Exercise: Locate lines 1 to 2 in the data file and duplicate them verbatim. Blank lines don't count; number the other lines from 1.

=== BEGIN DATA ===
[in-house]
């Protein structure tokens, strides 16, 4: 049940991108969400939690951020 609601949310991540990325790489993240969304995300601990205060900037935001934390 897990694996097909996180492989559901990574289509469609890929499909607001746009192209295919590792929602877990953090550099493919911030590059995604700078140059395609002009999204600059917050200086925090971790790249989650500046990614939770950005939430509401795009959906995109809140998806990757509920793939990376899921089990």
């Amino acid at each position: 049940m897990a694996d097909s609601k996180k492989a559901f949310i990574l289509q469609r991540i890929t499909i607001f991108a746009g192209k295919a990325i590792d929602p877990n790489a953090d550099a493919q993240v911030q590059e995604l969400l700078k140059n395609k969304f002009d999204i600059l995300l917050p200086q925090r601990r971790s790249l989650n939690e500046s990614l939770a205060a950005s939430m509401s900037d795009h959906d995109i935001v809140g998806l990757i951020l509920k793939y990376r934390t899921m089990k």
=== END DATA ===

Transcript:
[in-house]
């Protein structure tokens, strides 16, 4: 049940991108969400939690951020 609601949310991540990325790489993240969304995300601990205060900037935001934390 897990694996097909996180492989559901990574289509469609890929499909607001746009192209295919590792929602877990953090550099493919911030590059995604700078140059395609002009999204600059917050200086925090971790790249989650500046990614939770950005939430509401795009959906995109809140998806990757509920793939990376899921089990």